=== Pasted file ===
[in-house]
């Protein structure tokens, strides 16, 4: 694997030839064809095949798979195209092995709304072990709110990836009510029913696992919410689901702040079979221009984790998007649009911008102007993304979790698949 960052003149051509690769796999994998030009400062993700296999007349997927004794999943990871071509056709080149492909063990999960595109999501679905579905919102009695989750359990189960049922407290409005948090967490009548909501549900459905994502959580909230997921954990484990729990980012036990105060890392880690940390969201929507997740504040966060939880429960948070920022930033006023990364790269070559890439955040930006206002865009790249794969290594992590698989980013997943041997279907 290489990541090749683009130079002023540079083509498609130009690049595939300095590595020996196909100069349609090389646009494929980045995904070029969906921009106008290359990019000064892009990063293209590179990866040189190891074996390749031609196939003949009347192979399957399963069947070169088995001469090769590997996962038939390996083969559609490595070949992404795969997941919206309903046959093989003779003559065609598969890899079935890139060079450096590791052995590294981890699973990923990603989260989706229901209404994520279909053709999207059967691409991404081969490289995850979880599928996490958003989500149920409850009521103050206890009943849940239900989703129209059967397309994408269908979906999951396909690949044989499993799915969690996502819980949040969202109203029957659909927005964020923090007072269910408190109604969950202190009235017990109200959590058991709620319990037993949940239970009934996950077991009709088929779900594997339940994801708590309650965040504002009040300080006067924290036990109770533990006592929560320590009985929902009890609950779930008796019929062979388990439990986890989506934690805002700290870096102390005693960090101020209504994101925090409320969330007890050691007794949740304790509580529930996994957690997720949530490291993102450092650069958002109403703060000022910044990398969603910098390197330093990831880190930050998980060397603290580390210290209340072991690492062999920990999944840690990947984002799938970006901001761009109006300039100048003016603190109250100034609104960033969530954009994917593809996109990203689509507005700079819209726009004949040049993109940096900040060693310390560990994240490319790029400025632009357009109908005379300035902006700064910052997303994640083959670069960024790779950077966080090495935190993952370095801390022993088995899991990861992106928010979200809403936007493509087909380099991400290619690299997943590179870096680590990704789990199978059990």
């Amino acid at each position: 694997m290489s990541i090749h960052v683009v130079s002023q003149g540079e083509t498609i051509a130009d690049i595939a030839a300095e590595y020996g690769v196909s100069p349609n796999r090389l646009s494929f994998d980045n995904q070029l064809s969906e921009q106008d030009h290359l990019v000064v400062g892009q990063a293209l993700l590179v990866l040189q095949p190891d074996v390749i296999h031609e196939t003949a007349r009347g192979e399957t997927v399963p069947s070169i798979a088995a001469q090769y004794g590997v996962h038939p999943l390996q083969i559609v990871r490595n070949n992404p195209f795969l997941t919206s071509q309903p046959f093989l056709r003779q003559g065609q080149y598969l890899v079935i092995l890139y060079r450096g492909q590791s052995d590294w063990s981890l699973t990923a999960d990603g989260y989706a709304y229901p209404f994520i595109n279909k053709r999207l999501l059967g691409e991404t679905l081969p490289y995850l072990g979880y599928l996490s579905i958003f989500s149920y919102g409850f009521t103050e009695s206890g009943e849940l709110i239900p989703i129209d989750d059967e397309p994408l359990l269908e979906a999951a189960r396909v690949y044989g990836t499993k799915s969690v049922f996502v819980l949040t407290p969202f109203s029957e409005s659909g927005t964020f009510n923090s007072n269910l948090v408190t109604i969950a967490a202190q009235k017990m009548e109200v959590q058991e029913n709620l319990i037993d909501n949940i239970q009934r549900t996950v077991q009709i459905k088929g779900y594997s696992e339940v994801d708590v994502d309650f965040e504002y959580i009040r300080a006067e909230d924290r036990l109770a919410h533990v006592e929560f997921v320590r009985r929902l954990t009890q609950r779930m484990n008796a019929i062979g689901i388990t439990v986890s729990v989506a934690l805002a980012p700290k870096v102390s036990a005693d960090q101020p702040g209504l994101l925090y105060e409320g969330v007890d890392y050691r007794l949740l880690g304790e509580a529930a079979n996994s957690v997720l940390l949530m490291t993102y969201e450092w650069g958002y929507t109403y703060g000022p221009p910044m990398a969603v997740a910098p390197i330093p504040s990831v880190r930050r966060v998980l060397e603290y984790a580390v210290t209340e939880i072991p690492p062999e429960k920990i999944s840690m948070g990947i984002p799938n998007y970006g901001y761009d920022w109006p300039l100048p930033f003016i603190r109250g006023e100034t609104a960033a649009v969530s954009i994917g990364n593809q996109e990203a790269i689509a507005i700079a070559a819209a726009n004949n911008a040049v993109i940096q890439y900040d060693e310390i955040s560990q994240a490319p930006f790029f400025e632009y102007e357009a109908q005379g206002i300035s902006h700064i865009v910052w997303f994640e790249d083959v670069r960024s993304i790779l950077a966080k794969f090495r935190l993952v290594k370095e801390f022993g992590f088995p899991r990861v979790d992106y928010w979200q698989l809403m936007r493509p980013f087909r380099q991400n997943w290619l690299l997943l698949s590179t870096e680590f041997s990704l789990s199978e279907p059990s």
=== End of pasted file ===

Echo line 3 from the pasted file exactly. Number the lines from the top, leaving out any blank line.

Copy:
């Amino acid at each position: 694997m290489s990541i090749h960052v683009v130079s002023q003149g540079e083509t498609i051509a130009d690049i595939a030839a300095e590595y020996g690769v196909s100069p349609n796999r090389l646009s494929f994998d980045n995904q070029l064809s969906e921009q106008d030009h290359l990019v000064v400062g892009q990063a293209l993700l590179v990866l040189q095949p190891d074996v390749i296999h031609e196939t003949a007349r009347g192979e399957t997927v399963p069947s070169i798979a088995a001469q090769y004794g590997v996962h038939p999943l390996q083969i559609v990871r490595n070949n992404p195209f795969l997941t919206s071509q309903p046959f093989l056709r003779q003559g065609q080149y598969l890899v079935i092995l890139y060079r450096g492909q590791s052995d590294w063990s981890l699973t990923a999960d990603g989260y989706a709304y229901p209404f994520i595109n279909k053709r999207l999501l059967g691409e991404t679905l081969p490289y995850l072990g979880y599928l996490s579905i958003f989500s149920y919102g409850f009521t103050e009695s206890g009943e849940l709110i239900p989703i129209d989750d059967e397309p994408l359990l269908e979906a999951a189960r396909v690949y044989g990836t499993k799915s969690v049922f996502v819980l949040t407290p969202f109203s029957e409005s659909g927005t964020f009510n923090s007072n269910l948090v408190t109604i969950a967490a202190q009235k017990m009548e109200v959590q058991e029913n709620l319990i037993d909501n949940i239970q009934r549900t996950v077991q009709i459905k088929g779900y594997s696992e339940v994801d708590v994502d309650f965040e504002y959580i009040r300080a006067e909230d924290r036990l109770a919410h533990v006592e929560f997921v320590r009985r929902l954990t009890q609950r779930m484990n008796a019929i062979g689901i388990t439990v986890s729990v989506a934690l805002a980012p700290k870096v102390s036990a005693d960090q101020p702040g209504l994101l925090y105060e409320g969330v007890d890392y050691r007794l949740l880690g304790e509580a529930a079979n996994s957690v997720l940390l949530m490291t993102y969201e450092w650069g958002y929507t109403y703060g000022p221009p910044m990398a969603v997740a910098p390197i330093p504040s990831v880190r930050r966060v998980l060397e603290y984790a580390v210290t209340e939880i072991p690492p062999e429960k920990i999944s840690m948070g990947i984002p799938n998007y970006g901001y761009d920022w109006p300039l100048p930033f003016i603190r109250g006023e100034t609104a960033a649009v969530s954009i994917g990364n593809q996109e990203a790269i689509a507005i700079a070559a819209a726009n004949n911008a040049v993109i940096q890439y900040d060693e310390i955040s560990q994240a490319p930006f790029f400025e632009y102007e357009a109908q005379g206002i300035s902006h700064i865009v910052w997303f994640e790249d083959v670069r960024s993304i790779l950077a966080k794969f090495r935190l993952v290594k370095e801390f022993g992590f088995p899991r990861v979790d992106y928010w979200q698989l809403m936007r493509p980013f087909r380099q991400n997943w290619l690299l997943l698949s590179t870096e680590f041997s990704l789990s199978e279907p059990s």